God, AIDS, Africa & HOPE

pensée of a Catholic priest

HIV prevalence is going nowhere in South Africa

Results of the 20th antenatal surveillance survey, which were released this week, show that South Africa’s HIV epidemic is not gaining nor is it slowing down. But does this mean that the country’s efforts in combating HIV are paying off?
Every year over a period of one month, pregnant women between the ages of 15 – 49 attending selected public antenatal care clinics in the country’s 52 health districts take part in an anonymous HIV testing programme. This is for the annual antenatal HIV surveillance survey which helps the Health Department project the prevalence of the epidemic in the general population, so it can develop policy and plan interventions. The survey for 2009 involved 33 000 women and shows very little difference from the previous four years, during which prevalence has hovered around 29%.
“By 2009, we have got 29.4 percentage prevalence. From 2006, nothing is changing in terms of prevalence. Actually, it has flattened out”, said Health Minister Dr Aaron Motsoaledi, announcing the results at Birchwood hotel, near the Johannesburg International Airport.
“Why is it important?” , Motsoaledi asked. “By 1990, the prevalence was only 0.7% and it kept on going high and high until it reached a peak of 30 by 2003. From 2005 or so, it started getting flat. We don’t know for how long it will stay flat, but it’s like that. There’s no change in terms of the prevalence in the general population of antenatal women”, he said.
Although the epidemic seems to be stagnant, the survey shows a difference of HIV distribution among different age groups. At a high level of 21.7%, HIV prevalence among pregnant women between the ages of 15 – 24 is unchanged from the 2008 finding. However, infection is increasing among older women. HIV prevalence levels among the 15 – 24 year age group have to drop drastically in order to show that the country’s efforts are making a dent on HIV distribution. The level of prevalence in this age group is also a marker in the Millennium Development Goal specific to reducing HIV.
“Our MDG baseline is 21.7%. By 2015, this must go to 17.3%. This is the most important group to use to provide evidence when monitoring new HIV infections incidence. The 15 – 24 year olds is a very important group to us to tell us what’s happening. These are still very young (women) who are falling pregnant for the first time. These are new entrants and what is happening to them is a good reflection of showing the changes in terms of the prevalence”, the Health Minister said.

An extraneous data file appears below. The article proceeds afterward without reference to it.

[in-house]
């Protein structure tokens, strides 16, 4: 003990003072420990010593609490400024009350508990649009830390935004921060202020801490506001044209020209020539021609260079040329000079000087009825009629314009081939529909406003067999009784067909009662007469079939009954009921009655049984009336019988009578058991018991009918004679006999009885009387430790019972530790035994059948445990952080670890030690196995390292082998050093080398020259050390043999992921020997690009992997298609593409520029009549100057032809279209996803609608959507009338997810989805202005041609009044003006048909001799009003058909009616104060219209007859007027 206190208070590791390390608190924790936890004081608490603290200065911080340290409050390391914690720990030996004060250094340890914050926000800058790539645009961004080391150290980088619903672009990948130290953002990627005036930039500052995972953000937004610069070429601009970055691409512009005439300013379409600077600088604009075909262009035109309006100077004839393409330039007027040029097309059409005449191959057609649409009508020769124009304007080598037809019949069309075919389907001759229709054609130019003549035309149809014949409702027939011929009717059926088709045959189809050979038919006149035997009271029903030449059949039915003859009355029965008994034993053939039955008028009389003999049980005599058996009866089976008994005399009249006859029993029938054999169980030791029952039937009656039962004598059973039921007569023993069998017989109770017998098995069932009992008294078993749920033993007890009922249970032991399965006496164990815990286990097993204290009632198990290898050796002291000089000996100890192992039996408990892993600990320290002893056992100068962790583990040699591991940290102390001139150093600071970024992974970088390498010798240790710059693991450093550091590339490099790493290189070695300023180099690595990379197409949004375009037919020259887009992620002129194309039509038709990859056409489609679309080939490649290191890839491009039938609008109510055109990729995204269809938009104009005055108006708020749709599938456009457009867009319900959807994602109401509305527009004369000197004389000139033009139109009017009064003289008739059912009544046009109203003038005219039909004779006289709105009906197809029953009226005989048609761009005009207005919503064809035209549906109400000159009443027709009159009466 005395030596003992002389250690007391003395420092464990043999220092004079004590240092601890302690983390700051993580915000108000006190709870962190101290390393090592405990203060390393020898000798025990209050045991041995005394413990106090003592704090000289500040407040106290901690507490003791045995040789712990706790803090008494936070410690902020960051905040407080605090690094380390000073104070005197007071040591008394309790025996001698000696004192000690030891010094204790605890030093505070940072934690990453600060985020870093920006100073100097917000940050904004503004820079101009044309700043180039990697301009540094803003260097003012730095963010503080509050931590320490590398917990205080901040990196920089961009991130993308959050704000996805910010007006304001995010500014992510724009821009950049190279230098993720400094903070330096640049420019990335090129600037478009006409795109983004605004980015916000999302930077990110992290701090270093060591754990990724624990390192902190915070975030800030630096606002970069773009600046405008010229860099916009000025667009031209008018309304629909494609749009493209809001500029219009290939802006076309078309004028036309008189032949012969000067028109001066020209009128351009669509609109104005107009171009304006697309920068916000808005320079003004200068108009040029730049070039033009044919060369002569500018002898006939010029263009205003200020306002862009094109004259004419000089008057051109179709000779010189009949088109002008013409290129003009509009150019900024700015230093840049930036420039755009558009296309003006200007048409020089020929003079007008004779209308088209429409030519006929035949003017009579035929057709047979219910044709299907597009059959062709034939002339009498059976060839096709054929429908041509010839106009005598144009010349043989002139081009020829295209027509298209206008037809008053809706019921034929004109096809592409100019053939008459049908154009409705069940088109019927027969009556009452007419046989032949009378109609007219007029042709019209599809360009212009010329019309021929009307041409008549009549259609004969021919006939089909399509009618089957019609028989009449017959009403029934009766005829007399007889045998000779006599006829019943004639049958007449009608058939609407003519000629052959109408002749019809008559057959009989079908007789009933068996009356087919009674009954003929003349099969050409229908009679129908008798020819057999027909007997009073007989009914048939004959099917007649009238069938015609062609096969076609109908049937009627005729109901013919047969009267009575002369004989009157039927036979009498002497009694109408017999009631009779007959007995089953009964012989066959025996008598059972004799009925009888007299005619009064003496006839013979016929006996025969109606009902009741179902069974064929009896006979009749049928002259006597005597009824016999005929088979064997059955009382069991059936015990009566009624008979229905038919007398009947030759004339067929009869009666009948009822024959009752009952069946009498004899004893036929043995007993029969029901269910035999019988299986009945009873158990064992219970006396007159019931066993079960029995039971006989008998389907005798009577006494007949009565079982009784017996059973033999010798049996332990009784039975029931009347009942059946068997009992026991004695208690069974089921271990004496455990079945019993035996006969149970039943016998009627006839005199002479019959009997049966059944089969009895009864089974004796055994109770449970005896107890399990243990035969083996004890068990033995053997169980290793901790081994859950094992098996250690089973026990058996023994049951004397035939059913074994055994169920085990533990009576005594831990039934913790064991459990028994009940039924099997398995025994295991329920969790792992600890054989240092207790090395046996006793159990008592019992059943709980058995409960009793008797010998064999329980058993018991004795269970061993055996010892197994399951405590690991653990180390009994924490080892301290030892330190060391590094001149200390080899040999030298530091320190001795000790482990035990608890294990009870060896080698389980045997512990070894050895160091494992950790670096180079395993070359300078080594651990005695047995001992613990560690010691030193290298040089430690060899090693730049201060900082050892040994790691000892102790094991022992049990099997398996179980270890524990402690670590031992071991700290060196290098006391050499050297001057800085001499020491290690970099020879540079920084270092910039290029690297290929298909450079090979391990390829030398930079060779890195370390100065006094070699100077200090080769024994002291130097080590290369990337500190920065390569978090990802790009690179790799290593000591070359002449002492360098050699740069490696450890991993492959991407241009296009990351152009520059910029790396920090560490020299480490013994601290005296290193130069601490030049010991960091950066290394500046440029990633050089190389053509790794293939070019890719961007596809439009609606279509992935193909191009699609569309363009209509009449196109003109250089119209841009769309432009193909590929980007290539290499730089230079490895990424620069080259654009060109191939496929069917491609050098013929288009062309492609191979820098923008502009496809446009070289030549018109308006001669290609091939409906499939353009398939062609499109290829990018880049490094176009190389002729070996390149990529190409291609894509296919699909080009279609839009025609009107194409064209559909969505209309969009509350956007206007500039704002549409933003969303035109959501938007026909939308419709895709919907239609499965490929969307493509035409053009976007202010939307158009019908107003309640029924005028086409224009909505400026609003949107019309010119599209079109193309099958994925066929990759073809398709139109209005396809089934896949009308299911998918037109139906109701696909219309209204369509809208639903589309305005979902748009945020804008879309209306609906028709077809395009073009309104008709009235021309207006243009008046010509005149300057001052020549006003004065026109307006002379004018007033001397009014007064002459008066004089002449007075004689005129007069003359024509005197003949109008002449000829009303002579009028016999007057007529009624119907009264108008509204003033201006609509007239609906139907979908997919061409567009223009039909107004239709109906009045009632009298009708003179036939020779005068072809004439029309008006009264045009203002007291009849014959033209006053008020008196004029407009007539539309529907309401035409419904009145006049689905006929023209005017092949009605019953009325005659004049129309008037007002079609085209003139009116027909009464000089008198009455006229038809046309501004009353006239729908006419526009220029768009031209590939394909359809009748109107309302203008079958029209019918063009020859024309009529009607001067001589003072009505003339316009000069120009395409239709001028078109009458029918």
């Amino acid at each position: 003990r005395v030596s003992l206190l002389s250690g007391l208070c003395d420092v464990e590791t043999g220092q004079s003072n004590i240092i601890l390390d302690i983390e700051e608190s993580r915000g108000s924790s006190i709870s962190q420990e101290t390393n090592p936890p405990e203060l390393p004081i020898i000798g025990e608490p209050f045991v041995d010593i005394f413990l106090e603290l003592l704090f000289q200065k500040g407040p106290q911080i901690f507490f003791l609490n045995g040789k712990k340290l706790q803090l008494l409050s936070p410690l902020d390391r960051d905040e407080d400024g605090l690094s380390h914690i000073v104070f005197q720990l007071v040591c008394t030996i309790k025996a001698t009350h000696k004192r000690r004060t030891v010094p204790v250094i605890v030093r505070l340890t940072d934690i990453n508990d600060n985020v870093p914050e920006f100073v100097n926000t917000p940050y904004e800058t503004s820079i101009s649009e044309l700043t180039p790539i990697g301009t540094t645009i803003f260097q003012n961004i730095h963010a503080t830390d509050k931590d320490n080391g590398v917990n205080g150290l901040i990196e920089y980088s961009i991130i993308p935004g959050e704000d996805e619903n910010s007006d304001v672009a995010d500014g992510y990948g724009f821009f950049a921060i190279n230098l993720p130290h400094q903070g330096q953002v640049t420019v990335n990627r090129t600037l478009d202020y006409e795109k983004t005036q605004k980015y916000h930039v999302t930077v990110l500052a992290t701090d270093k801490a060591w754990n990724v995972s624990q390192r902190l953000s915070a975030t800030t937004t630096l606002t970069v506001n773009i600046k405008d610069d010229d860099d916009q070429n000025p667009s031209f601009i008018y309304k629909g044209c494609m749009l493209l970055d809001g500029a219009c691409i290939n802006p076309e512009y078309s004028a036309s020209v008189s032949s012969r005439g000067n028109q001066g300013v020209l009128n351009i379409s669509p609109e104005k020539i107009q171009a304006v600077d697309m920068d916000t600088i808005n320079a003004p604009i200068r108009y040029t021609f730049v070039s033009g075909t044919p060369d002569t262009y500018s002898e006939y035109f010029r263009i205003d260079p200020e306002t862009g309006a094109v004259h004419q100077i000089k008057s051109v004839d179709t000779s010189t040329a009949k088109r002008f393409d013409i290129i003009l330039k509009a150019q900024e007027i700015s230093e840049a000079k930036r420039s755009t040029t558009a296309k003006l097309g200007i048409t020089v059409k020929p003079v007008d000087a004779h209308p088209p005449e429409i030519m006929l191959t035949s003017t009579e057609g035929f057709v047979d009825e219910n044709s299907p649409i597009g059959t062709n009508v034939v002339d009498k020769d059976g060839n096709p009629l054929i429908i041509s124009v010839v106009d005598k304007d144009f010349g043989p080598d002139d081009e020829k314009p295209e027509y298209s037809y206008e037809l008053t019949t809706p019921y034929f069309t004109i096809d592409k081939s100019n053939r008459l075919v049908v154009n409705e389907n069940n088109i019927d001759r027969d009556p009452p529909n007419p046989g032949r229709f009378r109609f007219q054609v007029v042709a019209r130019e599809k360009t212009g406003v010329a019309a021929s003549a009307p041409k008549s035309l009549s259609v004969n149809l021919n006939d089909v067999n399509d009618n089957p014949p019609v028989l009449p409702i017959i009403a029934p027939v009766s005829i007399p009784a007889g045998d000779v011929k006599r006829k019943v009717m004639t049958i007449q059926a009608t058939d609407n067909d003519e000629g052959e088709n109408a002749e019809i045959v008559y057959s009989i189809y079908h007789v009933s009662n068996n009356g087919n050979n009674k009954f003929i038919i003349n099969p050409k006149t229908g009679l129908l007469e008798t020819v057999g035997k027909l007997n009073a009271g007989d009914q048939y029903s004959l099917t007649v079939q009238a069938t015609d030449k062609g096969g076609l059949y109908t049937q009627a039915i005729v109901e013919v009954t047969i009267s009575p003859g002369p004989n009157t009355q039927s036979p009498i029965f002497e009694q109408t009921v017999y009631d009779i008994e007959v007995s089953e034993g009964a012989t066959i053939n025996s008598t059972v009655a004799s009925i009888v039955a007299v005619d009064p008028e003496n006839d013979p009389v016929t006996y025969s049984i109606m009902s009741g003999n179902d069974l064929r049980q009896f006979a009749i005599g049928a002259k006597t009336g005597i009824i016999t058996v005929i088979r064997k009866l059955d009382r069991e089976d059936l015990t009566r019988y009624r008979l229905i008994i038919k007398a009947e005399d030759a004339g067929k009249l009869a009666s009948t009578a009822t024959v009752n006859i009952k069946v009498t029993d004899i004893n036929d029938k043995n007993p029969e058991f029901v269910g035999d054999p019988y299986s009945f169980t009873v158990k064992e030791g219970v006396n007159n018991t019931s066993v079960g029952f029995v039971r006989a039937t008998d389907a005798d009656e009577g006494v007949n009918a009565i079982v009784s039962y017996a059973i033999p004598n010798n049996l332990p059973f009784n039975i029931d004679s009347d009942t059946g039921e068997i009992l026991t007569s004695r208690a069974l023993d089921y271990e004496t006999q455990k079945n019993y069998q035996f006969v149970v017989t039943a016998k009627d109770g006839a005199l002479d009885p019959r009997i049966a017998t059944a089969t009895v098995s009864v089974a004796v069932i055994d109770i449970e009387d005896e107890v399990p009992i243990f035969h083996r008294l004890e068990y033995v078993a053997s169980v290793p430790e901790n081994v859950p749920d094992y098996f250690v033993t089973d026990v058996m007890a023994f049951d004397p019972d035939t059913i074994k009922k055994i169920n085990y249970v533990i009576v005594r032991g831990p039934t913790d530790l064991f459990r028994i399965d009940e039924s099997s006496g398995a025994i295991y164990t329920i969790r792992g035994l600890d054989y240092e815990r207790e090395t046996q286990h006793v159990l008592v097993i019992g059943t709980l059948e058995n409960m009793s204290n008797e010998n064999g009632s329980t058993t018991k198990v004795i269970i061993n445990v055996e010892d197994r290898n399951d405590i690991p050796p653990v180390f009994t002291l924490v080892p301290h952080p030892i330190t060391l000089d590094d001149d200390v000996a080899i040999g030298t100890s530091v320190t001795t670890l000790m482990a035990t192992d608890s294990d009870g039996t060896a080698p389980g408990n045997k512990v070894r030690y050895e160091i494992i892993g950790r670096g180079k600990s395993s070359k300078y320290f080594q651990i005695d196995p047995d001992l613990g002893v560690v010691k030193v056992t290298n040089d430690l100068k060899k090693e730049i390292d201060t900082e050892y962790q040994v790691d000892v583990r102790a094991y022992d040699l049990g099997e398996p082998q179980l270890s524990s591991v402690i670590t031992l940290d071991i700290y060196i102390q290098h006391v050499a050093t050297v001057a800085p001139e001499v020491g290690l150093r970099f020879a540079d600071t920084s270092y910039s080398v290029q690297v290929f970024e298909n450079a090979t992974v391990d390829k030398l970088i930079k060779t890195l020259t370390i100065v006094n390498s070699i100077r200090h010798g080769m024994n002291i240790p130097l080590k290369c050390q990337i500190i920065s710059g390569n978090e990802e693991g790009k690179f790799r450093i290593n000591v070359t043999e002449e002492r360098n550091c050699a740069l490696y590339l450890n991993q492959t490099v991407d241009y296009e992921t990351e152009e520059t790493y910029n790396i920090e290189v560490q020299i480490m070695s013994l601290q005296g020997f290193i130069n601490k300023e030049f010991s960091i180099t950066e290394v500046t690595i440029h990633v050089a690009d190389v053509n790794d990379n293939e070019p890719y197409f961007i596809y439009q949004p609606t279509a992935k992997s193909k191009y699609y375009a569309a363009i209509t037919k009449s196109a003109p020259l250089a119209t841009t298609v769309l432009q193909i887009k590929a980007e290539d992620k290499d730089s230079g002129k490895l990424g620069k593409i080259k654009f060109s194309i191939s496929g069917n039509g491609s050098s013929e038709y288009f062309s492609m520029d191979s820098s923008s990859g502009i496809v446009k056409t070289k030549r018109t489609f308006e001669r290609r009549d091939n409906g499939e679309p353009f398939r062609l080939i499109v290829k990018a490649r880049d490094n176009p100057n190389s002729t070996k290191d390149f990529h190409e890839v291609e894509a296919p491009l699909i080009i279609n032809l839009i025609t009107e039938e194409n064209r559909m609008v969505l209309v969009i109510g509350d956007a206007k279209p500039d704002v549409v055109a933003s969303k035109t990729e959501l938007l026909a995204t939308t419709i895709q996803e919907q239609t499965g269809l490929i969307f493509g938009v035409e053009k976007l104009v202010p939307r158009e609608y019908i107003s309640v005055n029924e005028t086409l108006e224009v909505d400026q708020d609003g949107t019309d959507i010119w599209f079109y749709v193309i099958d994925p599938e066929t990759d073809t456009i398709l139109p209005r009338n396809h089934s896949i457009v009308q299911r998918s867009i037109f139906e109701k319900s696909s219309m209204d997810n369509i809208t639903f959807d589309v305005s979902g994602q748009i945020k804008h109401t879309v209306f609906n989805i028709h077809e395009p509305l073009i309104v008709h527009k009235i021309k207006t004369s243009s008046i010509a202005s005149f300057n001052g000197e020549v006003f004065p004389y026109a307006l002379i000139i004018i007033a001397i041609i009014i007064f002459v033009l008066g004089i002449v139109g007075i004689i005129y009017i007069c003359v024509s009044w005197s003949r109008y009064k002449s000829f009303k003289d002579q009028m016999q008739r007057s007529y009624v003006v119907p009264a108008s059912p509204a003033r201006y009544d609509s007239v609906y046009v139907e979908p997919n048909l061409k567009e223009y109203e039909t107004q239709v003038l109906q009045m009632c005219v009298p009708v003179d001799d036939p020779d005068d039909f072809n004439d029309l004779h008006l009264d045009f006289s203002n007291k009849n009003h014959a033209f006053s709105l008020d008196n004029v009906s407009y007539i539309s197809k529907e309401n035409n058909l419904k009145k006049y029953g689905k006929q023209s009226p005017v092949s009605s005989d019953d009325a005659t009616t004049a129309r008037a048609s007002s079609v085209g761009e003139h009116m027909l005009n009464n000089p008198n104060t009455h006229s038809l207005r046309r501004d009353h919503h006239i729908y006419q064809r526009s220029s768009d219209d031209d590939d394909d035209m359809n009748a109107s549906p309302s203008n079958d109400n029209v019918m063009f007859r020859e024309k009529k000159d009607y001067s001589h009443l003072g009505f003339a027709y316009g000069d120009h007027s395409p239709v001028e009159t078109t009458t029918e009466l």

The only group where HIV prevalence is not stagnant is the 30 – 34 year age group. “It has increased to 41.5% in 2009. This age group, which is the hardest hit is moving from 39.6%, 40.4%”, he said. The World Health Organisation’s Dr Patrick Abok interprets the finding.  “We are seeing a lot of people now having access to treatment and care, which means that many people now are trying to know their status and be able to come early and have access to treatment and care. The other element is regarding the awareness… having people who know they are HIV-positive and knowing where to go and seek treatment, and in that way, it positively is affecting their lifestyle in terms of now trying to live longer. So, we are bound to see that number increasing simply because it means that the number of people who have access to treatment, very few of them will be dying. The longer they live that means the more people in that category, the more the prevalence”, said Dr Abok.
Deputy chair-person of the South African National AIDS Council (SANAC), Mark Heywood, described the results as being “fairly predictable”. Heywood said the report suggests that the country is not doing well to prevent new HIV infections. “We’re not getting on top of the HIV epidemic, at least, as far as prevention is concerned. It shows that there is still very high numbers of new HIV infections and it shows that we have a growing number of people living with HIV in this country because of the combination of new infections and people who are now living as a result of antiretroviral treatment. I wouldn’t say that it points to our failures, but it points to our short-comings and our inadequacies, and it tells the Department of Health and SANAC that they have to do more to get this thing right, and, actually, we’re not getting it right this moment in time”, Heywood said.
As usual, KwaZulu-Natal has the highest HIV prevalence, followed by Mpumalanga and the Free State. The lowest prevalence – below 20% – is in the Northern and Western Capes, while the North West, Gauteng, Limpopo and the Eastern Cape have a prevalence level of between 20 – 30%. Prevalence levels also vary within provinces, with certain districts ranking higher than others.
Source”
ihttp://www.health-e.org.za/news/article.php?uid=20033008

Filed under: HIV and AIDS, HIV Prevention, HIV Treatment, Medical and Research, Politics and Society, , , , , , , ,

HIV, AIDS and HOPE – thoughts of a Catholic priest

Being a Roman - Catholic priest and working in the fields of HIV and AIDS in Africa is often a challenge. Living in Africa has also its challenges. On the other hand I feel very much blessed having all the three. So you will find stories and reflections about my work, about the church, South Africa and Africa and essential information and developments in the field of HIV and AIDS. And in between personal stories and thoughts. You are most welcome to leave a comment or to get in touch with me - blogs - "thinking loud" so to speak is a ways of communication and exchange of ideas.

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